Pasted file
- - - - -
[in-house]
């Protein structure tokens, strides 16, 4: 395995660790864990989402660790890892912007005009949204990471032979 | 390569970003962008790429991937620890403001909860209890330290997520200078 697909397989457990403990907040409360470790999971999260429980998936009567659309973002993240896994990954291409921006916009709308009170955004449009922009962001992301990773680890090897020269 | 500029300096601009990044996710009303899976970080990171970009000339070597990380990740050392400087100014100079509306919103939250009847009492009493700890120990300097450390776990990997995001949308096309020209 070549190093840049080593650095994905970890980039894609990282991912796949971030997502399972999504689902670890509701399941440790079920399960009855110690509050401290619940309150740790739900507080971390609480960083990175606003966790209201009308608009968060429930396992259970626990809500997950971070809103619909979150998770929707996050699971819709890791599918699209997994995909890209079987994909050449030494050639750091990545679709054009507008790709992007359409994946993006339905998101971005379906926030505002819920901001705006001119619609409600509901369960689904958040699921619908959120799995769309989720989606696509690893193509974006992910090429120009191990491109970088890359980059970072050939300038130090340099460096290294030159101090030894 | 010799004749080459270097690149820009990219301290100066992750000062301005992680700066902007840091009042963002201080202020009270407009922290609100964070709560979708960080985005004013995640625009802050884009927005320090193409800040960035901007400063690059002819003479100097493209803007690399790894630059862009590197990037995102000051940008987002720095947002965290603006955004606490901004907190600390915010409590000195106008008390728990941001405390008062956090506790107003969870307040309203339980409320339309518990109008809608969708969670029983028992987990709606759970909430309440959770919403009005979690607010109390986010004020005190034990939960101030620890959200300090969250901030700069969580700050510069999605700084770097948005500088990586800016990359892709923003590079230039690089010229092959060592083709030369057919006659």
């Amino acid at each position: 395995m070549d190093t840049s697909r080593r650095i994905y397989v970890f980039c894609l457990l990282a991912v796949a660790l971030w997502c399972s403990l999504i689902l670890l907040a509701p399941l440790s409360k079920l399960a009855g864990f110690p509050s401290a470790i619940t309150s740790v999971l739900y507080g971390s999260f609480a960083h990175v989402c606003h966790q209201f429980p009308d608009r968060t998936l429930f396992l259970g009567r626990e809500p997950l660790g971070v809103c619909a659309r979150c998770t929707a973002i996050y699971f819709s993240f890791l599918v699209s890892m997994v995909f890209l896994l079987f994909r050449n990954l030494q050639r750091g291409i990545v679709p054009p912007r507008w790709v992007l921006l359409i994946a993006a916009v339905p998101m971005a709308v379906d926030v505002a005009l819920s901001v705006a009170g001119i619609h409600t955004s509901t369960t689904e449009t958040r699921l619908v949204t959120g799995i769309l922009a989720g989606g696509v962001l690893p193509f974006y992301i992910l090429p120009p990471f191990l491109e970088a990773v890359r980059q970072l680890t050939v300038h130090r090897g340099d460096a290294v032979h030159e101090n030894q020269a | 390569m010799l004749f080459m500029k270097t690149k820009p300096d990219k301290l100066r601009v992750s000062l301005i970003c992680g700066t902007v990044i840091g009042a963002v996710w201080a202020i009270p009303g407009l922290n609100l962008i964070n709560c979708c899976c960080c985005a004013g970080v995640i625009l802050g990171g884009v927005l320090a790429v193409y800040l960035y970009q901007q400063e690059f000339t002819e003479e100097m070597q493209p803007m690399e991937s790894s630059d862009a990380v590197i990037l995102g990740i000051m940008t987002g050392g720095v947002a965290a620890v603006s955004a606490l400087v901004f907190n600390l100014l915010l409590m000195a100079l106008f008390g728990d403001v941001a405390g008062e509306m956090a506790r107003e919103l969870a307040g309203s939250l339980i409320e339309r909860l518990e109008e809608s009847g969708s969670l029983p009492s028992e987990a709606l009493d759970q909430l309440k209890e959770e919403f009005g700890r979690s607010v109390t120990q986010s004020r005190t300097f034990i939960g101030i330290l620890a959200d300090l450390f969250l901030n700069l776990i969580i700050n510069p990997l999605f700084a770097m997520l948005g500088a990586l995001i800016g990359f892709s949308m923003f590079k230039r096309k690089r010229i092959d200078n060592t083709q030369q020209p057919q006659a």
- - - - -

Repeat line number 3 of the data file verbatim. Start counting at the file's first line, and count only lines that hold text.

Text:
């Amino acid at each position: 395995m070549d190093t840049s697909r080593r650095i994905y397989v970890f980039c894609l457990l990282a991912v796949a660790l971030w997502c399972s403990l999504i689902l670890l907040a509701p399941l440790s409360k079920l399960a009855g864990f110690p509050s401290a470790i619940t309150s740790v999971l739900y507080g971390s999260f609480a960083h990175v989402c606003h966790q209201f429980p009308d608009r968060t998936l429930f396992l259970g009567r626990e809500p997950l660790g971070v809103c619909a659309r979150c998770t929707a973002i996050y699971f819709s993240f890791l599918v699209s890892m997994v995909f890209l896994l079987f994909r050449n990954l030494q050639r750091g291409i990545v679709p054009p912007r507008w790709v992007l921006l359409i994946a993006a916009v339905p998101m971005a709308v379906d926030v505002a005009l819920s901001v705006a009170g001119i619609h409600t955004s509901t369960t689904e449009t958040r699921l619908v949204t959120g799995i769309l922009a989720g989606g696509v962001l690893p193509f974006y992301i992910l090429p120009p990471f191990l491109e970088a990773v890359r980059q970072l680890t050939v300038h130090r090897g340099d460096a290294v032979h030159e101090n030894q020269a | 390569m010799l004749f080459m500029k270097t690149k820009p300096d990219k301290l100066r601009v992750s000062l301005i970003c992680g700066t902007v990044i840091g009042a963002v996710w201080a202020i009270p009303g407009l922290n609100l962008i964070n709560c979708c899976c960080c985005a004013g970080v995640i625009l802050g990171g884009v927005l320090a790429v193409y800040l960035y970009q901007q400063e690059f000339t002819e003479e100097m070597q493209p803007m690399e991937s790894s630059d862009a990380v590197i990037l995102g990740i000051m940008t987002g050392g720095v947002a965290a620890v603006s955004a606490l400087v901004f907190n600390l100014l915010l409590m000195a100079l106008f008390g728990d403001v941001a405390g008062e509306m956090a506790r107003e919103l969870a307040g309203s939250l339980i409320e339309r909860l518990e109008e809608s009847g969708s969670l029983p009492s028992e987990a709606l009493d759970q909430l309440k209890e959770e919403f009005g700890r979690s607010v109390t120990q986010s004020r005190t300097f034990i939960g101030i330290l620890a959200d300090l450390f969250l901030n700069l776990i969580i700050n510069p990997l999605f700084a770097m997520l948005g500088a990586l995001i800016g990359f892709s949308m923003f590079k230039r096309k690089r010229i092959d200078n060592t083709q030369q020209p057919q006659a």